A power miter saw is a superb cutting tool for every woodworker. It’s versatile and easy to use, endearing itself to many professionals and enthusiasts alike. Using it is very easy. All you need is pull a mounted saw blade on a piece of lumber that you intend to cut on a flat surface. My neighbor wanted to buy a miter saw for his woodwork project and wanted information for the best miter saw to purchase. I scoured information about miter saw online, and the below is what I found. Read our Guide to Power Miter Saw to understand it more about miter saws.
A Short History of the Power Miter Saw
The first meter saw was a three-sided box that had slits for 45 and 90 degrees cuts. The slits guided the saw or the hand when in operation. Initially, it was a meter saw and a box. The design made the work tedious, and the cuts lacked quality.
In 1960 Mr. Ed Niehaus, a design engineer at Rockwell Manufacturing Co., was requested to improve the hand saw miter box to be powered by a motor. The objective was to create a tool that could crosscut, make angles on three by four lumber, and also miter crown molding efficiently. The design process took three years for the 34-010 model to be ready for launch. However, the company failed to patent the product giving other manufacturers the chance to make improvements on the miter saws.
What Is A Miter Saw?
A miter saw is a versatile saw that helps you to make crosscuts or angled cuts by pressing a motor-powered blade over a piece of wood. The saw’s versatility makes it great for a variety of work. Apart from making bevel cuts, you will cut across the grain and along it making it one of the must-have tools for a woodworker. However, you should know that they don’t make perfect cuts when it comes to ripping or cutting across the grain, but you can work with it in the absence of a table saw.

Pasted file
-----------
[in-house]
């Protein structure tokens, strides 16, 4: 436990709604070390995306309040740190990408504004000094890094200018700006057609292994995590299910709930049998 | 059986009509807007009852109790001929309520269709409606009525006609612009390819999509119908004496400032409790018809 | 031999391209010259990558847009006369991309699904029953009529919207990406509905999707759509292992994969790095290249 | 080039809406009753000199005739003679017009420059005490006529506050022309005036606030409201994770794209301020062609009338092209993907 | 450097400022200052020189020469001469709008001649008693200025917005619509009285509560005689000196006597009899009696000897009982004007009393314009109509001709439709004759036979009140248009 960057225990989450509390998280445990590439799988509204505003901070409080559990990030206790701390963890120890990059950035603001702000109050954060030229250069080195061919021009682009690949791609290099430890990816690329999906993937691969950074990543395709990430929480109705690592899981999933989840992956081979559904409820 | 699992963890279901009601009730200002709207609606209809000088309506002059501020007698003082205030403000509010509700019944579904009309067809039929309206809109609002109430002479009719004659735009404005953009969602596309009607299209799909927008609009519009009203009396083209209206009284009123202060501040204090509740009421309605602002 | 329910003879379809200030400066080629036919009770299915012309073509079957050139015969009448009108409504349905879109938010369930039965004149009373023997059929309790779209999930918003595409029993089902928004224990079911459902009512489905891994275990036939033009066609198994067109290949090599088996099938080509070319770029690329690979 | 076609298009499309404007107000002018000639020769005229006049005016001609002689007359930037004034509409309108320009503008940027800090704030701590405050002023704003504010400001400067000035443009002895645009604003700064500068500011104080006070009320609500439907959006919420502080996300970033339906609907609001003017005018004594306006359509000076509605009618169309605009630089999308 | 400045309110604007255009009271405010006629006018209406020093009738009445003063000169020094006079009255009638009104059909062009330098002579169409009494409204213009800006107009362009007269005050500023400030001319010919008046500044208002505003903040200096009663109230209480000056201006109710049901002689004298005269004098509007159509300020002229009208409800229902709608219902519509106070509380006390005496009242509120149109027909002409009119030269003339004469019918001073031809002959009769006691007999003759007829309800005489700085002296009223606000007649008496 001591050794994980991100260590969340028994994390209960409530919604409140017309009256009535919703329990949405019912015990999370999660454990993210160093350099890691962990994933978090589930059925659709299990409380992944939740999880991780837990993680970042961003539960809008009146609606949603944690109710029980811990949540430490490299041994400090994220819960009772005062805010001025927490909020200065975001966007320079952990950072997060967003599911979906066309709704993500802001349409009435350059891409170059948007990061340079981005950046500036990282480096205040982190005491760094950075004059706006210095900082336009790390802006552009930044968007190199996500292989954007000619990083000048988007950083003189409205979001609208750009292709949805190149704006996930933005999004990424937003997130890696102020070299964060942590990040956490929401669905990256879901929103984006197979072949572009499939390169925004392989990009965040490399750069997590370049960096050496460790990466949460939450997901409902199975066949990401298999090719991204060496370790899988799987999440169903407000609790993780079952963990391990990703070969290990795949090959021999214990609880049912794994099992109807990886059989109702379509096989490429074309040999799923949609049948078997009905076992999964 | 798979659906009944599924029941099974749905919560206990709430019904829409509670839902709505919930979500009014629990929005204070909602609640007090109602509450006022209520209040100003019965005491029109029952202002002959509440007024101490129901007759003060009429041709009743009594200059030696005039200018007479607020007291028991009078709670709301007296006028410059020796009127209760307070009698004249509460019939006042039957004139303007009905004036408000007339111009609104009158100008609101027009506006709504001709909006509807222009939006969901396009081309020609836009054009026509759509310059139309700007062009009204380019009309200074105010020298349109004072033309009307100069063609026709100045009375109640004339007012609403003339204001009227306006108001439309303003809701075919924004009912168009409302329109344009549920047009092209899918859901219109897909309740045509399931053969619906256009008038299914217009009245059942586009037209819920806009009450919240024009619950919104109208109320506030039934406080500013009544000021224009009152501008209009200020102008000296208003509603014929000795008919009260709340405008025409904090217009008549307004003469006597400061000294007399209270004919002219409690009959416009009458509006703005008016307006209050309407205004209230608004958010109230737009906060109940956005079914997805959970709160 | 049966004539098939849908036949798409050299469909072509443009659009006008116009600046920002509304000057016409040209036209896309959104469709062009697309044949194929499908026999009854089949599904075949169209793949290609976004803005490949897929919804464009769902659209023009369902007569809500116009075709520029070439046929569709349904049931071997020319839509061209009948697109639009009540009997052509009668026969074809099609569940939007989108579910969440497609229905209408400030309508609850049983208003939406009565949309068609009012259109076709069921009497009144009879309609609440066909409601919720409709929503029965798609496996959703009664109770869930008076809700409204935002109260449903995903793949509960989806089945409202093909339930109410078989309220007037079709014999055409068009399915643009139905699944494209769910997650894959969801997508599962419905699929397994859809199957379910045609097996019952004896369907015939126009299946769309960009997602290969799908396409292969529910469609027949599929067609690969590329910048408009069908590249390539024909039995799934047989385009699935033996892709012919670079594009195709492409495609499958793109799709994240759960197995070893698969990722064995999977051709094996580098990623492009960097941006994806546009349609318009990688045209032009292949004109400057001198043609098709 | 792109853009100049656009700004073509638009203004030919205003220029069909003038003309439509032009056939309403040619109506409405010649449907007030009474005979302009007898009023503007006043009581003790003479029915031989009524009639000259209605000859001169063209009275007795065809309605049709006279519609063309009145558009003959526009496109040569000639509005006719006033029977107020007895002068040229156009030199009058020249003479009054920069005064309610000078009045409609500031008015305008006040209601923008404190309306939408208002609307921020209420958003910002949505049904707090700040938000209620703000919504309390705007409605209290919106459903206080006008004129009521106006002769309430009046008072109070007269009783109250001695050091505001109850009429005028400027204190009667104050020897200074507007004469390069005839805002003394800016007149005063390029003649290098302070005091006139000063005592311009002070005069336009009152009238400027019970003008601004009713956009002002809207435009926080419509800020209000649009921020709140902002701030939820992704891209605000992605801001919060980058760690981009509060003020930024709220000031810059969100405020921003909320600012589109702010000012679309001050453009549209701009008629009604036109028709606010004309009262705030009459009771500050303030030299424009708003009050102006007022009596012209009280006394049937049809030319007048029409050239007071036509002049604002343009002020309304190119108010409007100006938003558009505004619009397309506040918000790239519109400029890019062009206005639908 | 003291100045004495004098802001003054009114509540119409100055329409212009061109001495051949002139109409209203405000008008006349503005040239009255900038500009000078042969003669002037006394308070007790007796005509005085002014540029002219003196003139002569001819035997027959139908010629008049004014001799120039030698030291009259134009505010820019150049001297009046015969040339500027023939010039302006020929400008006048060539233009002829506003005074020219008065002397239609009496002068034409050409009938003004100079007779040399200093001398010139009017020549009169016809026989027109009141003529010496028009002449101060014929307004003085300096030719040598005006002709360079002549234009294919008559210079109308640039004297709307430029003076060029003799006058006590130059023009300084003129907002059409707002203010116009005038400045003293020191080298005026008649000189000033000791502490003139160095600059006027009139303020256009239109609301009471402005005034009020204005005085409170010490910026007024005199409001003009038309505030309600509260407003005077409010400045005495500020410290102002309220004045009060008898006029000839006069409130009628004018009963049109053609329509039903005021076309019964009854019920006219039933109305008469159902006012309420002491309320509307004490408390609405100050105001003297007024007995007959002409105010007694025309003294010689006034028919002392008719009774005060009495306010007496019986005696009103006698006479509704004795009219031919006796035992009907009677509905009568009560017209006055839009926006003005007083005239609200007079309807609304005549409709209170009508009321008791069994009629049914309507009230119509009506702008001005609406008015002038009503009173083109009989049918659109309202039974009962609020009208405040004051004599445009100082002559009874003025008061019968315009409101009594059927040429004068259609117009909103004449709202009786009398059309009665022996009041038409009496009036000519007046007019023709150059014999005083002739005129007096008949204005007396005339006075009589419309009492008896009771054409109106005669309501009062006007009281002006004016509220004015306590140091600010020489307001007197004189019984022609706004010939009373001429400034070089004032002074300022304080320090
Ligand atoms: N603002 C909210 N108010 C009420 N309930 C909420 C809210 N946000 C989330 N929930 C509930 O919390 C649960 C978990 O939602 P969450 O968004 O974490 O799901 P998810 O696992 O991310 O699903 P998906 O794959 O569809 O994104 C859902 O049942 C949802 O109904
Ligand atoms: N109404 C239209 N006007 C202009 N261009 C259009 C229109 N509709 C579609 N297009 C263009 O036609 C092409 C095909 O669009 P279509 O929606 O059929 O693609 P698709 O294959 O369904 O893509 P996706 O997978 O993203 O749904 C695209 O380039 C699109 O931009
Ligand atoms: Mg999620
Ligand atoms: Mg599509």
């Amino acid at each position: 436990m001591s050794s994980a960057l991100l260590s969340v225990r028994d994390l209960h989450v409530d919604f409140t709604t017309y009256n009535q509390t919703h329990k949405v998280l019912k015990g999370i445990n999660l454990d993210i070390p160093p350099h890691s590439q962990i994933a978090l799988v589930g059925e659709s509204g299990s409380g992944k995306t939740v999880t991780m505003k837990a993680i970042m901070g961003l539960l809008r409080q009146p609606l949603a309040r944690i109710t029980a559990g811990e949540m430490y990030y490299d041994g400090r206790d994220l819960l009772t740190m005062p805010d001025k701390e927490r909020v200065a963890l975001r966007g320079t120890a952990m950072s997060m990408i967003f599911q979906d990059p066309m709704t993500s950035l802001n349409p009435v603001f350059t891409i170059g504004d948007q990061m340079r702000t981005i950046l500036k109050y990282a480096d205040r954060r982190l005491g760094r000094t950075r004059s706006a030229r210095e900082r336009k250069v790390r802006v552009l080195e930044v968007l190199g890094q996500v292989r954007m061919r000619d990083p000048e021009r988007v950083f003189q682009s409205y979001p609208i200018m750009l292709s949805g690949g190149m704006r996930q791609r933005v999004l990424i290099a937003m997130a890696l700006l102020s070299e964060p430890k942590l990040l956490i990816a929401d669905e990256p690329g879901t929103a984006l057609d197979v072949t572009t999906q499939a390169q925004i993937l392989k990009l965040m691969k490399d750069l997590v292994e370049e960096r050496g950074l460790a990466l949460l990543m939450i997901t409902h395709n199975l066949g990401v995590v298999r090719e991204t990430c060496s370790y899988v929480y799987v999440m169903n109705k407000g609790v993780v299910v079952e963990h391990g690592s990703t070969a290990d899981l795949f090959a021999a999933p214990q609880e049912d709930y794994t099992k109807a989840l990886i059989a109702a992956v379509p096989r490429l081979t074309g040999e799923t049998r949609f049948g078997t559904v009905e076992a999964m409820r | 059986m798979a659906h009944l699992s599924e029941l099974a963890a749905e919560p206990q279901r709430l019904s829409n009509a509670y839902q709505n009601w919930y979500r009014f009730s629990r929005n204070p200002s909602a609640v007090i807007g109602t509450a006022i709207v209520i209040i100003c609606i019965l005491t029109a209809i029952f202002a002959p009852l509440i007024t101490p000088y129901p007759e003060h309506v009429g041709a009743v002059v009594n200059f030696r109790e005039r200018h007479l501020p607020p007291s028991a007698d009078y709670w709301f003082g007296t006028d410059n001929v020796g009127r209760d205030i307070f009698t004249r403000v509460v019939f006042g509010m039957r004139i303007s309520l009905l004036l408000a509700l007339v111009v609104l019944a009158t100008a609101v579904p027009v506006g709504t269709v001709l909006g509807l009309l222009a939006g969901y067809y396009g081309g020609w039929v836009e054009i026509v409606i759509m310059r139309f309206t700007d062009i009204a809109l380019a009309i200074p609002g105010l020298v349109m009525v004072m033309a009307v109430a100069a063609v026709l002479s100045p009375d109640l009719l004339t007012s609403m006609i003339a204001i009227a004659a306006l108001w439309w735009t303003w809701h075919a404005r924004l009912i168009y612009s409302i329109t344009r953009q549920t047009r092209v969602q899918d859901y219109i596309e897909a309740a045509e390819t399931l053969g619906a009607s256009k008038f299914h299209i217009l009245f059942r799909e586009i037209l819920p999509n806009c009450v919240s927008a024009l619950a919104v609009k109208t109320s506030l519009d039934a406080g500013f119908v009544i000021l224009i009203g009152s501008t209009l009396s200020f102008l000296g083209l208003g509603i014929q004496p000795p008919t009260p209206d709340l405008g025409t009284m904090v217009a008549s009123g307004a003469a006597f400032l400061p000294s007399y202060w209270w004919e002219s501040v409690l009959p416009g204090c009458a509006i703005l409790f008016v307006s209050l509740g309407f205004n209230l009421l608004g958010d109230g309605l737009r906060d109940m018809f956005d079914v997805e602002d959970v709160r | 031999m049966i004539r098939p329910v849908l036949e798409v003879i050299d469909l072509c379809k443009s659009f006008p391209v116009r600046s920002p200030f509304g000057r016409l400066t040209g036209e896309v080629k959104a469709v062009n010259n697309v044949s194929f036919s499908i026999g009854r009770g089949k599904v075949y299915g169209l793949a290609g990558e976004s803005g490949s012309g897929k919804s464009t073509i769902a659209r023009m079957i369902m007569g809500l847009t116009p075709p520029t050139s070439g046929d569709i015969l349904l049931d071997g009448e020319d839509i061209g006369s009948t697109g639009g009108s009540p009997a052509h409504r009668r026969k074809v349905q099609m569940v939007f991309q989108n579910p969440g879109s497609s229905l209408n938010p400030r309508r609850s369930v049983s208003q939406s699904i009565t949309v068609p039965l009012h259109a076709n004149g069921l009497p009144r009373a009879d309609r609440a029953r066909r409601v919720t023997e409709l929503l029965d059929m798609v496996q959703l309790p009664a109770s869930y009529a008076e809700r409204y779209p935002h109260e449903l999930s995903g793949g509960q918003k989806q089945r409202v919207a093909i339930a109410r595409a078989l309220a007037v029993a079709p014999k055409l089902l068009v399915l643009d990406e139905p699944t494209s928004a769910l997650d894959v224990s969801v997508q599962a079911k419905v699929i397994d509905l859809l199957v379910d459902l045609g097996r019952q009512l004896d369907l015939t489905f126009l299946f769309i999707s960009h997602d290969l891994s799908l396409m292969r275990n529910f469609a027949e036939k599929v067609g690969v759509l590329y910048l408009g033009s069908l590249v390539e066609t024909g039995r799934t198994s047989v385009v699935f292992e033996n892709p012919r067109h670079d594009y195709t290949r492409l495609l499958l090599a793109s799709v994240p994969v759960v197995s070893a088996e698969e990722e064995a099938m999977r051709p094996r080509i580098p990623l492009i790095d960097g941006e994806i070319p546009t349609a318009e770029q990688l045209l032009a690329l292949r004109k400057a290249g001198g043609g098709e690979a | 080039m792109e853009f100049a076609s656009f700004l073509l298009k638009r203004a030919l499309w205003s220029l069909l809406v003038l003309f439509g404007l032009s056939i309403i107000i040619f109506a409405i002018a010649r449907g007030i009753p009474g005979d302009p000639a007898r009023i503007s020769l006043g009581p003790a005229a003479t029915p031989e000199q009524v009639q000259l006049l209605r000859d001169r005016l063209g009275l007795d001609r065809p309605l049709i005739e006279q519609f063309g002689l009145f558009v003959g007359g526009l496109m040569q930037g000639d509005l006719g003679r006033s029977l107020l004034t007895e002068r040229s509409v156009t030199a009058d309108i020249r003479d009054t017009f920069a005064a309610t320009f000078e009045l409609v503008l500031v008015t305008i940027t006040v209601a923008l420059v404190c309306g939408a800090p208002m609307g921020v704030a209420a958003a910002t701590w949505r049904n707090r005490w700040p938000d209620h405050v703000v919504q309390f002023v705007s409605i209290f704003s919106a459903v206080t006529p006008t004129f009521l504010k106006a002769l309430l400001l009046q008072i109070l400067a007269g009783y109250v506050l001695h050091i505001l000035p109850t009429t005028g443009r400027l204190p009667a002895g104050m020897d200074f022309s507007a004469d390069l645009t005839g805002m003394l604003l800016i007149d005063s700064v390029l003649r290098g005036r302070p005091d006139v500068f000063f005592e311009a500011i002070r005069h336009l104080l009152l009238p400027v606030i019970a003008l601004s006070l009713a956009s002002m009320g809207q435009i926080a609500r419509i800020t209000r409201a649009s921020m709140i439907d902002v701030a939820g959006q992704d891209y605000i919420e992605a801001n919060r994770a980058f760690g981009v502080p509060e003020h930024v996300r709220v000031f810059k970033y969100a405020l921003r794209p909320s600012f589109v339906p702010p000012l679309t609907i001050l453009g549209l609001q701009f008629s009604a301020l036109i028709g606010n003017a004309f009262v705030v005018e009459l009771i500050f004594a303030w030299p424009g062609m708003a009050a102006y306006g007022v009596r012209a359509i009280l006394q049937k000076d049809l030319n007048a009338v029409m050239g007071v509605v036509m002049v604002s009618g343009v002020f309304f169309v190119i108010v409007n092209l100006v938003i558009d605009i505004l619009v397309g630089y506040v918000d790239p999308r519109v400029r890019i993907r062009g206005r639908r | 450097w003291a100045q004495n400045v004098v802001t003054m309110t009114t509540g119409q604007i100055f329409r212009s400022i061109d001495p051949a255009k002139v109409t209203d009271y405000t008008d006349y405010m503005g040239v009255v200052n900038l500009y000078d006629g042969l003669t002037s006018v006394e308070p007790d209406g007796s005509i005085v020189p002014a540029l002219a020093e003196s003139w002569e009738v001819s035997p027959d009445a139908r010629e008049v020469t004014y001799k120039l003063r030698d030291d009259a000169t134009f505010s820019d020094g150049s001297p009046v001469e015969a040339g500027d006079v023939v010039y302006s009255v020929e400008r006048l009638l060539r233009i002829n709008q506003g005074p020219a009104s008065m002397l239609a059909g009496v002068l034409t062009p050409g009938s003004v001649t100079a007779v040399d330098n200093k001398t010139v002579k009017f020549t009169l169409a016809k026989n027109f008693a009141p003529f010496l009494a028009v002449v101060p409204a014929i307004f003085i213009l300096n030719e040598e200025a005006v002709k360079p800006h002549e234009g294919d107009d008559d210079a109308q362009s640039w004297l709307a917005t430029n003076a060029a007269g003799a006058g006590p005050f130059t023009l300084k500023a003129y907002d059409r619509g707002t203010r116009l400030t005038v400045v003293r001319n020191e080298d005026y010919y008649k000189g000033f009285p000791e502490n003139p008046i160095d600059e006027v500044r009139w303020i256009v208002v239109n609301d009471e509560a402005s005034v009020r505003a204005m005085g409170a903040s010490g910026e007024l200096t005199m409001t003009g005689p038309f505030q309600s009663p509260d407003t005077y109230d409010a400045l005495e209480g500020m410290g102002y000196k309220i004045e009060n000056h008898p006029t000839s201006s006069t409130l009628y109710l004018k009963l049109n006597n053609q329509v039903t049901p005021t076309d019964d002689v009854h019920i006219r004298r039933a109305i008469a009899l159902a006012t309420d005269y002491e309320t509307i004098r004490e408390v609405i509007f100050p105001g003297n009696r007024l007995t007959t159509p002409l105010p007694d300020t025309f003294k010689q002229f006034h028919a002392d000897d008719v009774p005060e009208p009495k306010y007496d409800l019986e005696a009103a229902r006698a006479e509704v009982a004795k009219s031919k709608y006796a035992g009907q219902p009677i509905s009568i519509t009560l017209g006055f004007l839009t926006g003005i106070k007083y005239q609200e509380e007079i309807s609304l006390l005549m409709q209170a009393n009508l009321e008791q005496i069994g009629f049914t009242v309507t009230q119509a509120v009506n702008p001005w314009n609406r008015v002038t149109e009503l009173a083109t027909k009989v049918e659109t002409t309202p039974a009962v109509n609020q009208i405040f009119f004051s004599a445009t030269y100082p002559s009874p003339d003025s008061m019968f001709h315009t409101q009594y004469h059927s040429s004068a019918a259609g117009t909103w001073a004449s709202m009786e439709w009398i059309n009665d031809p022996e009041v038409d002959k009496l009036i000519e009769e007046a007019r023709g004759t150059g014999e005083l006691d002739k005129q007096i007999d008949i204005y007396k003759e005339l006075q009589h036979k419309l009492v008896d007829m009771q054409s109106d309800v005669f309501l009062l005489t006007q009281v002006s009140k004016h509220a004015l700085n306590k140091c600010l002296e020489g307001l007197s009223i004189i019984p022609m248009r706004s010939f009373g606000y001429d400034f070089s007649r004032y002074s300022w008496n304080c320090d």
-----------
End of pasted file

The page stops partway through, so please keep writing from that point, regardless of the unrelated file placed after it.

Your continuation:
To start of the Guide to Power Miter Saws, you need to know the different types of miter saws. they include
Types of Miter Saws
Miter saws fall under three categories of standard, compound, and sliding compound miter saws. Variations to the above saws have resulted in other miter saws.
a) The Standard Miter Saw
A conventional miter saw has a blade fixed on an arm and mounted to the base. It makes cuts on a block of wood across the grains at angles ranging from -45 to +45 degrees. This saw is the perfect prototype of the other miter saw. The standard miter saw is ideal for making miter or angled cuts, as it’s easy to set and adjust. It’s perfect for projects that require joints, especially when making frames.
The saw is also very easy to use. You drop the saw on a piece to cut at a preset angle. With this saw, you will comfortably make straight and angled cuts quickly. However, it can only cut a length on a piece depending on the diameter of the blade.
b) Compound Meter Saw
A compound meter saw is similar to standard miter saw but comes with some added features that allow it to make a slopped (beveled) cut. Therefore, you can easily create a straight, angled, and beveled cuts with this saw.
Being compound means you can rotate its blade head to a variety of angles even beyond 90 degrees. The ability allows you to cut at an angle on the surface plane of wood. Therefore, you will quickly crosscut, miter/angled cuts, and bevel with precision. However, its cutting length is limited to the blade’s diameter.
c) Sliding Compound Miter Saw